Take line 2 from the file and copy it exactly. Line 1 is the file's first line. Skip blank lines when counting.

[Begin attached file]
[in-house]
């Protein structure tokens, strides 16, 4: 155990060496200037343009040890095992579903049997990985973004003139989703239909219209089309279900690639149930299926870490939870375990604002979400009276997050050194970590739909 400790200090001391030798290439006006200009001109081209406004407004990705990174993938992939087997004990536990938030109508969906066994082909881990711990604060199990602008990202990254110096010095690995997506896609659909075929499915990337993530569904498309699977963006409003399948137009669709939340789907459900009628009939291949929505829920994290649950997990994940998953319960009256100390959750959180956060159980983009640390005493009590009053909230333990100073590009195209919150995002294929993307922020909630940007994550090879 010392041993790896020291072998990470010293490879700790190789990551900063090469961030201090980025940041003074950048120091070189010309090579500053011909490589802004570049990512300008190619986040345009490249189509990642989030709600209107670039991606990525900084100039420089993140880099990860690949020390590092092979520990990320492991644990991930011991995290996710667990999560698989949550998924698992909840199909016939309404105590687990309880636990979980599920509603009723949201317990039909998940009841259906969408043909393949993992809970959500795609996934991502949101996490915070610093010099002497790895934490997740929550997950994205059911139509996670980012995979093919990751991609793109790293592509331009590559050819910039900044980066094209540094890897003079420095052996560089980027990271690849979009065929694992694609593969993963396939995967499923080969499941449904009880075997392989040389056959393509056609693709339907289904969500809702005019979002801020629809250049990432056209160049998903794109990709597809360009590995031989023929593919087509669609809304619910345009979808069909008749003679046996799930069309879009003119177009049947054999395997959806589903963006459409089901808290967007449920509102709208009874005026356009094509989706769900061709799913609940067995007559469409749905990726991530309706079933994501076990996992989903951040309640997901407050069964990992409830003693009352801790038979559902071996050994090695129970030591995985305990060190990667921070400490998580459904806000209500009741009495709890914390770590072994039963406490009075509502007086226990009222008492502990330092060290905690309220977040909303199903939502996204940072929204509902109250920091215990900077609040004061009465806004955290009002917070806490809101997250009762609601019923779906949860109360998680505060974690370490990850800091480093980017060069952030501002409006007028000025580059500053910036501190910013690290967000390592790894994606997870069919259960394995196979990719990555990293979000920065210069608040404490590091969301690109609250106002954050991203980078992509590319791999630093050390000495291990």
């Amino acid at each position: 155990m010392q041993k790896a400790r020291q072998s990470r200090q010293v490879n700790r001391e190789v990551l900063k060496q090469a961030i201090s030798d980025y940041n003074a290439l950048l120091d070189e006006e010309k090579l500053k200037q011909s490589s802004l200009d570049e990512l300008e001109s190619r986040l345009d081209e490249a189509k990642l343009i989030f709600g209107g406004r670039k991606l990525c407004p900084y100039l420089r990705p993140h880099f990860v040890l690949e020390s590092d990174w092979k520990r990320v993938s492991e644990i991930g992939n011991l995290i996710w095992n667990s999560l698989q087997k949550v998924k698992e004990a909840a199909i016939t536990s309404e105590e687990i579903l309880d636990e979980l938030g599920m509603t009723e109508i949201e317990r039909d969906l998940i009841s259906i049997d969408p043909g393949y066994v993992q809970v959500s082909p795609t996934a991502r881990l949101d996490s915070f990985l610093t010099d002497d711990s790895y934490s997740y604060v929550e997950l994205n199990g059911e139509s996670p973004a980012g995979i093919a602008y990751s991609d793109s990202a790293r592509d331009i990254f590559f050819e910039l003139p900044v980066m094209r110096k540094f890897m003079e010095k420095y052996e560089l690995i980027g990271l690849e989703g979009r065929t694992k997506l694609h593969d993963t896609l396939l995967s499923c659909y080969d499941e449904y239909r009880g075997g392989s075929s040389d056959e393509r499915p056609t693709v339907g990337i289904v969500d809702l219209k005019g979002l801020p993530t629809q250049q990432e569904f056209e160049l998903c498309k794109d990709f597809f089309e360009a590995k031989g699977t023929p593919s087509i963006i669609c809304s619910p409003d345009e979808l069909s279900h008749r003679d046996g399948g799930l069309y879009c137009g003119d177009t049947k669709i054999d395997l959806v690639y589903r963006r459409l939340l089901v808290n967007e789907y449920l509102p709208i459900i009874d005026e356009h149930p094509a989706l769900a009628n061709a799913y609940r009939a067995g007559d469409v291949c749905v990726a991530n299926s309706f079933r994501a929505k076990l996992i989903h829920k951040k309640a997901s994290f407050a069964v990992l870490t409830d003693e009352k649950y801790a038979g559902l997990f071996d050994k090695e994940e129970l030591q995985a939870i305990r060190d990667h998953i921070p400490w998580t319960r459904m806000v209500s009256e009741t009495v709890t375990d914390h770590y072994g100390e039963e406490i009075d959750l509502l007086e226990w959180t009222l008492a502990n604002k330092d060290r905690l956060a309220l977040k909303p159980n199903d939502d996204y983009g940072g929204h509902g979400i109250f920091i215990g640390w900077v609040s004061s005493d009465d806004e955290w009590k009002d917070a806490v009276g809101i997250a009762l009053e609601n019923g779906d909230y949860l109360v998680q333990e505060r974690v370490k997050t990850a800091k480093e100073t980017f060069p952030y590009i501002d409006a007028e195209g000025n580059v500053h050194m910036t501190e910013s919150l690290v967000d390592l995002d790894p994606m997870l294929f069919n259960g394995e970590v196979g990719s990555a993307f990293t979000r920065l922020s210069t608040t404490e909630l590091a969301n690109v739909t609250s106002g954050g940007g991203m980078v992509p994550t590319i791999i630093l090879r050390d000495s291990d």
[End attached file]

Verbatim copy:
């Protein structure tokens, strides 16, 4: 155990060496200037343009040890095992579903049997990985973004003139989703239909219209089309279900690639149930299926870490939870375990604002979400009276997050050194970590739909 400790200090001391030798290439006006200009001109081209406004407004990705990174993938992939087997004990536990938030109508969906066994082909881990711990604060199990602008990202990254110096010095690995997506896609659909075929499915990337993530569904498309699977963006409003399948137009669709939340789907459900009628009939291949929505829920994290649950997990994940998953319960009256100390959750959180956060159980983009640390005493009590009053909230333990100073590009195209919150995002294929993307922020909630940007994550090879 010392041993790896020291072998990470010293490879700790190789990551900063090469961030201090980025940041003074950048120091070189010309090579500053011909490589802004570049990512300008190619986040345009490249189509990642989030709600209107670039991606990525900084100039420089993140880099990860690949020390590092092979520990990320492991644990991930011991995290996710667990999560698989949550998924698992909840199909016939309404105590687990309880636990979980599920509603009723949201317990039909998940009841259906969408043909393949993992809970959500795609996934991502949101996490915070610093010099002497790895934490997740929550997950994205059911139509996670980012995979093919990751991609793109790293592509331009590559050819910039900044980066094209540094890897003079420095052996560089980027990271690849979009065929694992694609593969993963396939995967499923080969499941449904009880075997392989040389056959393509056609693709339907289904969500809702005019979002801020629809250049990432056209160049998903794109990709597809360009590995031989023929593919087509669609809304619910345009979808069909008749003679046996799930069309879009003119177009049947054999395997959806589903963006459409089901808290967007449920509102709208009874005026356009094509989706769900061709799913609940067995007559469409749905990726991530309706079933994501076990996992989903951040309640997901407050069964990992409830003693009352801790038979559902071996050994090695129970030591995985305990060190990667921070400490998580459904806000209500009741009495709890914390770590072994039963406490009075509502007086226990009222008492502990330092060290905690309220977040909303199903939502996204940072929204509902109250920091215990900077609040004061009465806004955290009002917070806490809101997250009762609601019923779906949860109360998680505060974690370490990850800091480093980017060069952030501002409006007028000025580059500053910036501190910013690290967000390592790894994606997870069919259960394995196979990719990555990293979000920065210069608040404490590091969301690109609250106002954050991203980078992509590319791999630093050390000495291990």